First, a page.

Be the Perfect Party Guest
Don't Offend the Host
Ever walk into a party and feel like all eyes are on you? Could it be because you look like you just stepped out of an Old Navy commercial, while all the other guests appear to be sporting Donna Karan evening wear? Or is it because you have a dietary restriction that prevents you from eating the food everyone else is consuming? If this sounds familiar, take note of these solutions. They'll help you gracefully negotiate your way out of three of the most awkward party situations.
Q. I've arrived at a barbecue where the hostess is serving only hamburgers and hot dogs. I'm a very health-conscious person and eat neither. The only other foods offered are a green salad and an array of greasy hors d'oeuvres. Do I mention to the hostess that I don't eat the usual barbecue fare, or make an excuse by saying "I'm on a diet," and eat only salad?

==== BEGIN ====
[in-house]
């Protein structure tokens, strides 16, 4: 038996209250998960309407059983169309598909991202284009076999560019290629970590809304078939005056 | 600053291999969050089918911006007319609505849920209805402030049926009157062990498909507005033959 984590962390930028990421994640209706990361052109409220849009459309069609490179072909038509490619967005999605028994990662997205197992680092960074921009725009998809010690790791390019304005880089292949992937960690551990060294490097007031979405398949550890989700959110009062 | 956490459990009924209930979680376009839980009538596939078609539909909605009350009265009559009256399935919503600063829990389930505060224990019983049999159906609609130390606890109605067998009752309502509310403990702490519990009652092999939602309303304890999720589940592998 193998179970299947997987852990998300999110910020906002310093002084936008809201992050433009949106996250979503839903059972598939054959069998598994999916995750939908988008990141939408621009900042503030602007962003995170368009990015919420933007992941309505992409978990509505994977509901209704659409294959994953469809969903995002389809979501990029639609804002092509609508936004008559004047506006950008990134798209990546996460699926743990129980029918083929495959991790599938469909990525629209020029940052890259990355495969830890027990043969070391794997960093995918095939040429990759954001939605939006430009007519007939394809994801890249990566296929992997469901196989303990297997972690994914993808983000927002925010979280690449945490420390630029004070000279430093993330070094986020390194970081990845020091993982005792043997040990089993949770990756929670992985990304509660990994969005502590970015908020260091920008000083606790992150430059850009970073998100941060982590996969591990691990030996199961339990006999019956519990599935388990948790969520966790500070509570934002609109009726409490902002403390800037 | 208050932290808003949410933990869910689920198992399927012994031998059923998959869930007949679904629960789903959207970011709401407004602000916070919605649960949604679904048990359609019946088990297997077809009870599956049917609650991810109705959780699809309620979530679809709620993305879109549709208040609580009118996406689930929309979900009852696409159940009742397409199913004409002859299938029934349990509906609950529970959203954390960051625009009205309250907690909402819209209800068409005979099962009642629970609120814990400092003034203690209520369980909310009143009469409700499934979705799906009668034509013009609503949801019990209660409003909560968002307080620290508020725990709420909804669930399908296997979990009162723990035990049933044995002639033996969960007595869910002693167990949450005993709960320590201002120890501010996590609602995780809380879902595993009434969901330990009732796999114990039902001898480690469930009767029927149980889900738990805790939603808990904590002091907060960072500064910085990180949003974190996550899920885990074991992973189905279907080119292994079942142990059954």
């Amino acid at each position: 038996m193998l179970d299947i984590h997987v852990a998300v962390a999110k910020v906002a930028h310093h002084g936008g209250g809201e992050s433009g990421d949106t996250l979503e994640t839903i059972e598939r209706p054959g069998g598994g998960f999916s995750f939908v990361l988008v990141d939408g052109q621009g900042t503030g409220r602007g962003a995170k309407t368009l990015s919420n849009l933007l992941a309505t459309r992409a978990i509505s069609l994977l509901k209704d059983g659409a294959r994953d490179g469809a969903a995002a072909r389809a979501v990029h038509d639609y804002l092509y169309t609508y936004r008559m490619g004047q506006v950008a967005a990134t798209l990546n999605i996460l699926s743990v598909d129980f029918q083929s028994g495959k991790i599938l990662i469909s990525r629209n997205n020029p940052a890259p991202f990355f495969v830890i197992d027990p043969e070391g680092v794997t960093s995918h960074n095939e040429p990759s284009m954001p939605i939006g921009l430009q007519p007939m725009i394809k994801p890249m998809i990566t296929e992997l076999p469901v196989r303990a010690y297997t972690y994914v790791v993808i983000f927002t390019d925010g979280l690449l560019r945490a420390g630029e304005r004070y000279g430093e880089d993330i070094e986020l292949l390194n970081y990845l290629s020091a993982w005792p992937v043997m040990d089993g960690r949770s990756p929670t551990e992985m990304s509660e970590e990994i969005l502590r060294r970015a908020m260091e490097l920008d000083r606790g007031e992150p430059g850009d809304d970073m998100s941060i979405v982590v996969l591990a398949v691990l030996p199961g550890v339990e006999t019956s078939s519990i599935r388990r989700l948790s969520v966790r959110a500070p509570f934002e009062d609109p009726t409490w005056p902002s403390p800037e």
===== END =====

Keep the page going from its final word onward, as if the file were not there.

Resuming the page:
A. If the mere sight of rare meat makes your stomach queasy, simply eat enough to tide you over until you get home. "To be polite and not add to the host's stress level, just fill up on snacks, salad fixings, breads, fruits, and dessert," recommends Patty Sachs, a celebration expert and author of several planning guides, including Pick A Party (Meadowbrook Press, 1997). "If anyone asks why you're not eating a hamburger, just say, 'This salad is just fine for me.' No need to be negative in any way."
If you're still unsure of what to do, take a cue from vegetarians. "I live in the Midwest, and when someone holds a barbecue even the salads have meat in them," says Karen Wright, 39, a Mankato, Minnesota, resident who has been a vegetarian for 28 years. "I usually bring food, or eat before I go.'" The next time you dine at a person's home where you suspect you'll have slim menu pickings, it's perfectly acceptable to mention your dietary restrictions and offer to bring items you can eat when you call to RSVP.